Have you ever wondered, while you are driving through rual parts of California, why certain crops are grown in certain places and not in others?  Climate plays an enormous role:  some crops like it hot and others do not.  And water is also important, as irrigation is critical for most crops grown in our state and some need more than others.

Other than those two, the biggest factor determining whether or not a piece of land can grow crops, and what crops can be grown on it, is the soil.  There are thousands of individual soils in the world, each created over millennium by the geological forces of wind and water.  But only some of them are suitable for growing food, and only a few are considered “prime farmland”. Millions of acres of the world’s best soil is already covered by asphalt and concrete due to urbanization.

Farmers around the world know from experience where the good soils are, and they have passed that knowledge down through the generations.  Farming good soil doesn’t guarantee prosperity, but farming bad soil tends to lead to poverty.   Any soil can be ruined by bad farming practices, but it’s easier to ruin bad soil.   Improving soil is much more difficult, and the worse the soil, the harder and more costly it is.

Back in the early 20th century, the U.S. government set out to map all the soil in the country as part of an effort to protect an irreplaceable resource.  The maps created by the Soil Conservation Service (now Nature Resources Conservation Service) have guided modern agriculture for the last 80 years to focus on growing crops in the best-suited areas while avoiding others.  They have been updated over the years and are now available online both in a web-based software version as well as PDF copies of the old county-by-county soil surveys.  As great as the modern version is, it is missing some of the important details that were included in the original documents.

The soil classifications created by the SCS  are still valid today.  They are based primarily on the geological and chemical considerations that are the fundamentals of soil science: the types of particles that make up the soil, the pH, the minerals it contains, the material that lies underneath it, etc.  The classifications are amazingly accurate given the tools that were available to the scientists who first created them.  If the Soil Survey says that the soil on your farm will grow almond trees but not peaches, for example, only an idiot would plant peaches there — at least for commercial purposes.

But there is an entire world in the soil that is not covered by the soil survey and its classifications:  the biological life that lives in it and often makes up a large part of its mass.  Soil ecology may be just as important as its geology and chemistry in determining which soils are good for farming, but the science is still in its infancy.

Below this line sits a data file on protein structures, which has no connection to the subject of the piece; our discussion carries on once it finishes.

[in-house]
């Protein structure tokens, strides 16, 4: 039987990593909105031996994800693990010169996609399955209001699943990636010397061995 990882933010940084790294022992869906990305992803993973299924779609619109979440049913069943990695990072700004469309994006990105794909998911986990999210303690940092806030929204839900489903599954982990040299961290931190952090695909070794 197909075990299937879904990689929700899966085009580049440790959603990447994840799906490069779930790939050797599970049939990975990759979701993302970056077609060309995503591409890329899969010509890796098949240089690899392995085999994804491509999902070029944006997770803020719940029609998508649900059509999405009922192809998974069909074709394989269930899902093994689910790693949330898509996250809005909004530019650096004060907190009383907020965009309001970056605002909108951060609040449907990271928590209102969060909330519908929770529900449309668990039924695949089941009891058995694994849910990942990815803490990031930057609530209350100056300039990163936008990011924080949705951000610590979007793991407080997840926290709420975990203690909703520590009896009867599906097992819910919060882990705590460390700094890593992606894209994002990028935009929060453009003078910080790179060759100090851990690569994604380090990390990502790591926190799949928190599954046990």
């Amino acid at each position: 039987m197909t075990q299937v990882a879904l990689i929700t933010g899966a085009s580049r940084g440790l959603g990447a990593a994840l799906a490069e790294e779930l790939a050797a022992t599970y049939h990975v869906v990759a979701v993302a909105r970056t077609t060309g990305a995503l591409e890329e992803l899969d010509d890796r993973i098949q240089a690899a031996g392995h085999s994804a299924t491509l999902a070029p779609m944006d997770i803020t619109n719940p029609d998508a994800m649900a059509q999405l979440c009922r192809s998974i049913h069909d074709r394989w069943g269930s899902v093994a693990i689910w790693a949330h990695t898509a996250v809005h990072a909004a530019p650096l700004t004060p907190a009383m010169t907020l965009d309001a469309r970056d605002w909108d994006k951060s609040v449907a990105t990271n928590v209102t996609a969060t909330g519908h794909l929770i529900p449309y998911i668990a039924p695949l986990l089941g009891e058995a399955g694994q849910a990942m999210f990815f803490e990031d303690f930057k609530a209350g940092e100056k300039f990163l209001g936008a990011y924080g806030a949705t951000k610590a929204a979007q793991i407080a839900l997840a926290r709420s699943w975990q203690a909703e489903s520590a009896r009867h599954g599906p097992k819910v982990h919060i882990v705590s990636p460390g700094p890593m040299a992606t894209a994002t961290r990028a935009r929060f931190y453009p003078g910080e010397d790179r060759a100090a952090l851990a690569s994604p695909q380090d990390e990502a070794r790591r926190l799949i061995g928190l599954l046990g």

What would it take to map all the organisms that live in the world’s soils?  Well, last week researchers announced that they had completed mapping the DNA of the human biome — the 100 trillion bacteria that live inside and on the human body.  It has been known for years that this biome makes up much of the mass of our bodies.  But the researchers were, in laymen’s terms, completely blown away by the number and diversity of bacteria they found, as well as their genetic complexity.   Researchers noted that their existing computer system was completely overwhelmed by the sheer amount of data involved in mapping the DNA.  It’s hard to imagine, then, that enough available computing exists to map the DNA of all the world’s soil microorganisms.


Like medicine, agriculture still relies heavily on techniques developed decades ago.  Antibiotics kill both bad and good bacteria both, just as most pesticides do to crop pests.   The Human Biome project hopes their data will lead to new medical technologies using our bodies’ own co-inhabitants to cure and prevent diseases by identifying, isolating and breeding so-called “good” bacteria and fungi using them to keep people healthy.


Organic farmers have been pioneers in using similar techniques to build a generally healthy soil biome.  But agricultural researchers are just beginning the science of narrowing down specific soil organisms with good potential for protecting crops from insects and diseases — with little or no environmental downside.

A hundred years ago, the scientists that mapped out the soils of the U.S. probably could not have imagined that they were just scratching at the surface of the potential complexity that lay under their feet — an entire universe in a cupful of soil.